Russian President Vladimir Putin says he doesn't know who was behind the hacking of U.S. Democratic Party organisations but it was important the information had been made public. Rough cut (no reporter narration).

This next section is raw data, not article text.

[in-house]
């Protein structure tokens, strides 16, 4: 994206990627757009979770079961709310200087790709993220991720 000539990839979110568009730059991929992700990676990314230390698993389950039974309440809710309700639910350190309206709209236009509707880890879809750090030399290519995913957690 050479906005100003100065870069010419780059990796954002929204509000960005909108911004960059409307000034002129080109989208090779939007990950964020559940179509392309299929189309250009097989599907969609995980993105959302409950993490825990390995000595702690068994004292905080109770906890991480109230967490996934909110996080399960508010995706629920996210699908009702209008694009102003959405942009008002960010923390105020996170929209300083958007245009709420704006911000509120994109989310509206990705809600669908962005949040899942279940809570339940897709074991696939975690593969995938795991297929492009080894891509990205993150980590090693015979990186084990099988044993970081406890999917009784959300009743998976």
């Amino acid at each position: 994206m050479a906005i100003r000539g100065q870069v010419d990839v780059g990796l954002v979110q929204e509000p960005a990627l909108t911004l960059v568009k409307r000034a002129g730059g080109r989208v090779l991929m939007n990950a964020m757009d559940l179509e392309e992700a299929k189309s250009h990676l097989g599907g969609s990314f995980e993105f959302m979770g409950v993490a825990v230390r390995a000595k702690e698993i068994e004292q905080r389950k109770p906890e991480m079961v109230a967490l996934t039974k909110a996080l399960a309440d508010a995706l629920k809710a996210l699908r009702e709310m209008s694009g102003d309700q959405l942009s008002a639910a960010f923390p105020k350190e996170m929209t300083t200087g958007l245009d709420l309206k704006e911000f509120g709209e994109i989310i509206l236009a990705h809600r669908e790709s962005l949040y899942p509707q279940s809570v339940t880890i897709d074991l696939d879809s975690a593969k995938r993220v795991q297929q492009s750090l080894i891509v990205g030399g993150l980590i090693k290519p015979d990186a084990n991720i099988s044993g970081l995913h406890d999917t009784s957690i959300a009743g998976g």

ROUGH CUT - SUBTITLED (NO REPORTER NARRATION) Russian President Vladimir Putin says he does not know who was behind the hacking of U.S. Democratic Party organisations but that it was important the information had been made public. In an interview two days before a G20 meeting in China with U.S. President Barack Obama and other world leaders, Putin said it could be impossible to establish who engineered the release of sensitive Democratic Party emails but it was not done by the Russian government. The hacked emails, released by activist group WikiLeaks in July, appeared to show favouritism within the Democratic National Committee (DNC) for presidential nominee Hillary Clinton and prompted the resignation of the body's chairwoman. A computer network used by Clinton's campaign, and the party's fundraising committee for the U.S. House of Representatives were also hacked. Obama said in August he would discuss the cyber attack with Putin if Russia was responsible, but it would not "wildly" alter the two countries' relationship. Relations between Russia and United States hit a post-Cold War low in 2014 over the Ukraine crisis and Washington and Moscow have since clashed over diverging policies in Syria. Clinton, whom polls show as leading in the campaign for the U.S. presidential election in November, has said Russian intelligence services conducted the cyber attack against her party. Some officials have suggested Moscow is trying to influence the U.S. election. Putin dismissed the allegations.